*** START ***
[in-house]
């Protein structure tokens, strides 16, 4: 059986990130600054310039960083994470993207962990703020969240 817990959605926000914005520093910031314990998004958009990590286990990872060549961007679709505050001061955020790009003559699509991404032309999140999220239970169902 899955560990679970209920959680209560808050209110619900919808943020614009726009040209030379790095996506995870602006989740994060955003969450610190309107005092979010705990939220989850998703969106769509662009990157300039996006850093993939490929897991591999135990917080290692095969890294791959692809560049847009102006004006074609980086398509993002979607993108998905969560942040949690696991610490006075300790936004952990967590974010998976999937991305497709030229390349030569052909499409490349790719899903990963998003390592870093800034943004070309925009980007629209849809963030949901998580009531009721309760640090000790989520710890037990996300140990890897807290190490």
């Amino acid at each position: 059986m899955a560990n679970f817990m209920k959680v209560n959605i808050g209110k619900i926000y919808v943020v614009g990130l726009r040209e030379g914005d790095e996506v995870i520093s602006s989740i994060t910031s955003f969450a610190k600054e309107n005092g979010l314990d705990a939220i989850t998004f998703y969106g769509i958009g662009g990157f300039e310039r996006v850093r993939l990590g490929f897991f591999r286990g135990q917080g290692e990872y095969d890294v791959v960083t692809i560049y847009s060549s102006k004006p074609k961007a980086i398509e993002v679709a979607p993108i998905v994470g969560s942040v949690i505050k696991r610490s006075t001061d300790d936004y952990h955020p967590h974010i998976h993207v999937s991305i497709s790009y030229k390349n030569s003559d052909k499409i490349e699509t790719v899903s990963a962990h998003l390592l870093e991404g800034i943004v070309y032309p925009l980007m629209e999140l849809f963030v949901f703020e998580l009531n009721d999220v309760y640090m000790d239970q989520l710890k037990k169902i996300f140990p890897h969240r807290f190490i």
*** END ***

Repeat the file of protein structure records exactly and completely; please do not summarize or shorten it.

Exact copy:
[in-house]
């Protein structure tokens, strides 16, 4: 059986990130600054310039960083994470993207962990703020969240 817990959605926000914005520093910031314990998004958009990590286990990872060549961007679709505050001061955020790009003559699509991404032309999140999220239970169902 899955560990679970209920959680209560808050209110619900919808943020614009726009040209030379790095996506995870602006989740994060955003969450610190309107005092979010705990939220989850998703969106769509662009990157300039996006850093993939490929897991591999135990917080290692095969890294791959692809560049847009102006004006074609980086398509993002979607993108998905969560942040949690696991610490006075300790936004952990967590974010998976999937991305497709030229390349030569052909499409490349790719899903990963998003390592870093800034943004070309925009980007629209849809963030949901998580009531009721309760640090000790989520710890037990996300140990890897807290190490």
């Amino acid at each position: 059986m899955a560990n679970f817990m209920k959680v209560n959605i808050g209110k619900i926000y919808v943020v614009g990130l726009r040209e030379g914005d790095e996506v995870i520093s602006s989740i994060t910031s955003f969450a610190k600054e309107n005092g979010l314990d705990a939220i989850t998004f998703y969106g769509i958009g662009g990157f300039e310039r996006v850093r993939l990590g490929f897991f591999r286990g135990q917080g290692e990872y095969d890294v791959v960083t692809i560049y847009s060549s102006k004006p074609k961007a980086i398509e993002v679709a979607p993108i998905v994470g969560s942040v949690i505050k696991r610490s006075t001061d300790d936004y952990h955020p967590h974010i998976h993207v999937s991305i497709s790009y030229k390349n030569s003559d052909k499409i490349e699509t790719v899903s990963a962990h998003l390592l870093e991404g800034i943004v070309y032309p925009l980007m629209e999140l849809f963030v949901f703020e998580l009531n009721d999220v309760y640090m000790d239970q989520l710890k037990k169902i996300f140990p890897h969240r807290f190490i």